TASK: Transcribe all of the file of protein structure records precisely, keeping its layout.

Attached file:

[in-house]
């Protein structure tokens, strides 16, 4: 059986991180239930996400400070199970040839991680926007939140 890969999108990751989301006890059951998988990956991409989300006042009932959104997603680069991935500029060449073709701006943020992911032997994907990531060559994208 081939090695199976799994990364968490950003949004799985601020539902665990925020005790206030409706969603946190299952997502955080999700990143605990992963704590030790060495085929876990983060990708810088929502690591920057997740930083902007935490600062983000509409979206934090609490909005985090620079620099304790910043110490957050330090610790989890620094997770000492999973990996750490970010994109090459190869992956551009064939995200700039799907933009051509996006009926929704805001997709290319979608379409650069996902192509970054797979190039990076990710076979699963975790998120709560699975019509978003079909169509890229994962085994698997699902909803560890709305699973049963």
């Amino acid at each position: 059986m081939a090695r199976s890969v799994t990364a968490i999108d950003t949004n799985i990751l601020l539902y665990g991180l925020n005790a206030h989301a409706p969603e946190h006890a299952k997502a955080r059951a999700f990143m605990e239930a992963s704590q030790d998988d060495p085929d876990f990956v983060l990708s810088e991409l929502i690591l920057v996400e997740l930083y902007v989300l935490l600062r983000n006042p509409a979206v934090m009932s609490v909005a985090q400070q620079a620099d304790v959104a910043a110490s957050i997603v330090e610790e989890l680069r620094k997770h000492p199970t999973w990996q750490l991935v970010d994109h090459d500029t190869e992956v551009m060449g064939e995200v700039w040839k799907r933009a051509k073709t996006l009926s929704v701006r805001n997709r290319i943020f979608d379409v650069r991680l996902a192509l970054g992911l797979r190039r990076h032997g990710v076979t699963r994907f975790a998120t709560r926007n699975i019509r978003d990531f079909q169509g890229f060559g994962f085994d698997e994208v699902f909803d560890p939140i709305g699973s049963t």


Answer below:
[in-house]
């Protein structure tokens, strides 16, 4: 059986991180239930996400400070199970040839991680926007939140 890969999108990751989301006890059951998988990956991409989300006042009932959104997603680069991935500029060449073709701006943020992911032997994907990531060559994208 081939090695199976799994990364968490950003949004799985601020539902665990925020005790206030409706969603946190299952997502955080999700990143605990992963704590030790060495085929876990983060990708810088929502690591920057997740930083902007935490600062983000509409979206934090609490909005985090620079620099304790910043110490957050330090610790989890620094997770000492999973990996750490970010994109090459190869992956551009064939995200700039799907933009051509996006009926929704805001997709290319979608379409650069996902192509970054797979190039990076990710076979699963975790998120709560699975019509978003079909169509890229994962085994698997699902909803560890709305699973049963």
């Amino acid at each position: 059986m081939a090695r199976s890969v799994t990364a968490i999108d950003t949004n799985i990751l601020l539902y665990g991180l925020n005790a206030h989301a409706p969603e946190h006890a299952k997502a955080r059951a999700f990143m605990e239930a992963s704590q030790d998988d060495p085929d876990f990956v983060l990708s810088e991409l929502i690591l920057v996400e997740l930083y902007v989300l935490l600062r983000n006042p509409a979206v934090m009932s609490v909005a985090q400070q620079a620099d304790v959104a910043a110490s957050i997603v330090e610790e989890l680069r620094k997770h000492p199970t999973w990996q750490l991935v970010d994109h090459d500029t190869e992956v551009m060449g064939e995200v700039w040839k799907r933009a051509k073709t996006l009926s929704v701006r805001n997709r290319i943020f979608d379409v650069r991680l996902a192509l970054g992911l797979r190039r990076h032997g990710v076979t699963r994907f975790a998120t709560r926007n699975i019509r978003d990531f079909q169509g890229f060559g994962f085994d698997e994208v699902f909803d560890p939140i709305g699973s049963t």